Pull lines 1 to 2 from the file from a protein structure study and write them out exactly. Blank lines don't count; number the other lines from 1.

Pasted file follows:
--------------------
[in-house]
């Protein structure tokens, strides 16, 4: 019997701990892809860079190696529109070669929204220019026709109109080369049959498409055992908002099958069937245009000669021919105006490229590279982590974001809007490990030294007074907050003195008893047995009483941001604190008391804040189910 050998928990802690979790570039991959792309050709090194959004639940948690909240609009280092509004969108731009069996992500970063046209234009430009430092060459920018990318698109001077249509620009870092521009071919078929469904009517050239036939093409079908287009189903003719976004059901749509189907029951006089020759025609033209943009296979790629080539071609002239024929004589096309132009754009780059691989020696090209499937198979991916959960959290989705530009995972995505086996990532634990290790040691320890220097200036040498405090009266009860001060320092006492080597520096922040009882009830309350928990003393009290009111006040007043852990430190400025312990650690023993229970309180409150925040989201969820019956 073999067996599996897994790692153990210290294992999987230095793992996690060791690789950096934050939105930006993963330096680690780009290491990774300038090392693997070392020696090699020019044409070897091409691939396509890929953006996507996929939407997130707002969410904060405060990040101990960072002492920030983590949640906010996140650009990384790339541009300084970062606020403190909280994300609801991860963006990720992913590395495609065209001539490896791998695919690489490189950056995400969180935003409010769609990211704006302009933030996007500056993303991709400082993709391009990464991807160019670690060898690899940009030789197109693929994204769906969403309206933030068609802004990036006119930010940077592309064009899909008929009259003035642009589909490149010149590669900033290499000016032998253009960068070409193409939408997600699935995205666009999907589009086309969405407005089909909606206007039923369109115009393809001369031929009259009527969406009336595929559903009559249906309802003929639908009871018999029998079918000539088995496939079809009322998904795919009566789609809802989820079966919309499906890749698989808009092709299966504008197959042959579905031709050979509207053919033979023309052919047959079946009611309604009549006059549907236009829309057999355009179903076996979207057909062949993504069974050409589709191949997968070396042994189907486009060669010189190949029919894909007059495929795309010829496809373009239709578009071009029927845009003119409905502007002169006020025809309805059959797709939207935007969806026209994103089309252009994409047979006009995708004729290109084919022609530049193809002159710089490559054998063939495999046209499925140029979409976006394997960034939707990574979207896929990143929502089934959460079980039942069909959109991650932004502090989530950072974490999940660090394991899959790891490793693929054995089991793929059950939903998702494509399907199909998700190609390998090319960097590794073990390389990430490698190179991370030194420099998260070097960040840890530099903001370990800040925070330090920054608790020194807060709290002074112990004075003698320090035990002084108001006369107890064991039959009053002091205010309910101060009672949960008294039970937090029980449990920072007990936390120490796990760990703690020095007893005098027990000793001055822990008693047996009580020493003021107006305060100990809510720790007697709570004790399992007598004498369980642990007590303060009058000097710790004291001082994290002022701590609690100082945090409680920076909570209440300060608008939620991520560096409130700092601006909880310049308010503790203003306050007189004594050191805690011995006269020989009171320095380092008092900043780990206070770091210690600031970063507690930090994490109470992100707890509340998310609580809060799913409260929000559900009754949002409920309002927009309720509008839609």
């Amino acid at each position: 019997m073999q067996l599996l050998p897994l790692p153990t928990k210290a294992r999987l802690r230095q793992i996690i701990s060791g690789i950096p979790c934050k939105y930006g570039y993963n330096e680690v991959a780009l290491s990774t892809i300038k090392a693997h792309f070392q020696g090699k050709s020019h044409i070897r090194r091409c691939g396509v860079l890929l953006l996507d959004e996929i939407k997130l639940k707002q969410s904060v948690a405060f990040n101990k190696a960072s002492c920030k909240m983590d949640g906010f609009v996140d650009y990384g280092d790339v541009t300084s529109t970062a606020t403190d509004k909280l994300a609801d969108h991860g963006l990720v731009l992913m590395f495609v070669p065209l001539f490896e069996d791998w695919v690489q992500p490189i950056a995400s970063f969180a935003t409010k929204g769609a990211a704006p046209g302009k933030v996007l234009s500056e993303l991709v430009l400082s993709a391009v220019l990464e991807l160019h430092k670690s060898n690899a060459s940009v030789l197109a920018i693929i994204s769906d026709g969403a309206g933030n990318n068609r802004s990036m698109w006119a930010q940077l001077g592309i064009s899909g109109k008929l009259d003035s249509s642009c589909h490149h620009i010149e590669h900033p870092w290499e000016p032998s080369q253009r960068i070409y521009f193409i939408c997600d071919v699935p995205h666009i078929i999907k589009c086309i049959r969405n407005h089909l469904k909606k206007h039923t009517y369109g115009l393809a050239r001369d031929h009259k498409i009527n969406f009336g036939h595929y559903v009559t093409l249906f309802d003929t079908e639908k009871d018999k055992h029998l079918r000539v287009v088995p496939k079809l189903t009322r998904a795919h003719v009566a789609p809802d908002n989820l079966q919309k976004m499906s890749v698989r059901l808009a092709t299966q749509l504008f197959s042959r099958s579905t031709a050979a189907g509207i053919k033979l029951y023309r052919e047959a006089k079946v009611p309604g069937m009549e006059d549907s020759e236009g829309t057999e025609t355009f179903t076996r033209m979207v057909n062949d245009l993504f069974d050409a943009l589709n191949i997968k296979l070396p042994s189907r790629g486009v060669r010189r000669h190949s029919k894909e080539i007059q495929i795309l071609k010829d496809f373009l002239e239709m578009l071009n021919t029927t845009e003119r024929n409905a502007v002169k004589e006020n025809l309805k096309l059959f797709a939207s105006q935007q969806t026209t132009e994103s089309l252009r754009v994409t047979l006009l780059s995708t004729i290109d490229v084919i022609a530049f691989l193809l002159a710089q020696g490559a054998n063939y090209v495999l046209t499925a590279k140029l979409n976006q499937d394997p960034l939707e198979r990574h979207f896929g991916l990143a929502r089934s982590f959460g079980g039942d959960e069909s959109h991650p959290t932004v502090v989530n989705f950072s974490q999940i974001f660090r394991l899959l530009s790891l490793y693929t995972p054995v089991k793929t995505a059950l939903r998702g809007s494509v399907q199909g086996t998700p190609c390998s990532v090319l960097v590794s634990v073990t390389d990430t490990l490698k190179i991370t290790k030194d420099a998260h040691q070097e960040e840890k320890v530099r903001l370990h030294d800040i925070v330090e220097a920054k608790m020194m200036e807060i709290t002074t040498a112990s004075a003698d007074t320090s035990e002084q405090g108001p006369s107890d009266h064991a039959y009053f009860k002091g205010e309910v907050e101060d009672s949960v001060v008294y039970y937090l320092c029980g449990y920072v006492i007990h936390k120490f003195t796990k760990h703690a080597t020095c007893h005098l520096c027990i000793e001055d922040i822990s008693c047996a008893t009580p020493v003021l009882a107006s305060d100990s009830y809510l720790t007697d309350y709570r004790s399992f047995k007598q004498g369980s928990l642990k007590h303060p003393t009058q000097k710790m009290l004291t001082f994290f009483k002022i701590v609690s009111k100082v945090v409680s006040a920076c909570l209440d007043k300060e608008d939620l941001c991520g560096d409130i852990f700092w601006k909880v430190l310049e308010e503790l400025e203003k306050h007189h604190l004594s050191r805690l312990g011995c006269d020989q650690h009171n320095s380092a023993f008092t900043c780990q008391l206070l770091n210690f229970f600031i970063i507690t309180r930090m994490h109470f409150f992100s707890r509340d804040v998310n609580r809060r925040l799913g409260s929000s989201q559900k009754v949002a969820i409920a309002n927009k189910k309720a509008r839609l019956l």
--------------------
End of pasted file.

[in-house]
């Protein structure tokens, strides 16, 4: 019997701990892809860079190696529109070669929204220019026709109109080369049959498409055992908002099958069937245009000669021919105006490229590279982590974001809007490990030294007074907050003195008893047995009483941001604190008391804040189910 050998928990802690979790570039991959792309050709090194959004639940948690909240609009280092509004969108731009069996992500970063046209234009430009430092060459920018990318698109001077249509620009870092521009071919078929469904009517050239036939093409079908287009189903003719976004059901749509189907029951006089020759025609033209943009296979790629080539071609002239024929004589096309132009754009780059691989020696090209499937198979991916959960959290989705530009995972995505086996990532634990290790040691320890220097200036040498405090009266009860001060320092006492080597520096922040009882009830309350928990003393009290009111006040007043852990430190400025312990650690023993229970309180409150925040989201969820019956 073999067996599996897994790692153990210290294992999987230095793992996690060791690789950096934050939105930006993963330096680690780009290491990774300038090392693997070392020696090699020019044409070897091409691939396509890929953006996507996929939407997130707002969410904060405060990040101990960072002492920030983590949640906010996140650009990384790339541009300084970062606020403190909280994300609801991860963006990720992913590395495609065209001539490896791998695919690489490189950056995400969180935003409010769609990211704006302009933030996007500056993303991709400082993709391009990464991807160019670690060898690899940009030789197109693929994204769906969403309206933030068609802004990036006119930010940077592309064009899909008929009259003035642009589909490149010149590669900033290499000016032998253009960068070409193409939408997600699935995205666009999907589009086309969405407005089909909606206007039923369109115009393809001369031929009259009527969406009336595929559903009559249906309802003929639908009871018999029998079918000539088995496939079809009322998904795919009566789609809802989820079966919309499906890749698989808009092709299966504008197959042959579905031709050979509207053919033979023309052919047959079946009611309604009549006059549907236009829309057999355009179903076996979207057909062949993504069974050409589709191949997968070396042994189907486009060669010189190949029919894909007059495929795309010829496809373009239709578009071009029927845009003119409905502007002169006020025809309805059959797709939207935007969806026209994103089309252009994409047979006009995708004729290109084919022609530049193809002159710089490559054998063939495999046209499925140029979409976006394997960034939707990574979207896929990143929502089934959460079980039942069909959109991650932004502090989530950072974490999940660090394991899959790891490793693929054995089991793929059950939903998702494509399907199909998700190609390998090319960097590794073990390389990430490698190179991370030194420099998260070097960040840890530099903001370990800040925070330090920054608790020194807060709290002074112990004075003698320090035990002084108001006369107890064991039959009053002091205010309910101060009672949960008294039970937090029980449990920072007990936390120490796990760990703690020095007893005098027990000793001055822990008693047996009580020493003021107006305060100990809510720790007697709570004790399992007598004498369980642990007590303060009058000097710790004291001082994290002022701590609690100082945090409680920076909570209440300060608008939620991520560096409130700092601006909880310049308010503790203003306050007189004594050191805690011995006269020989009171320095380092008092900043780990206070770091210690600031970063507690930090994490109470992100707890509340998310609580809060799913409260929000559900009754949002409920309002927009309720509008839609």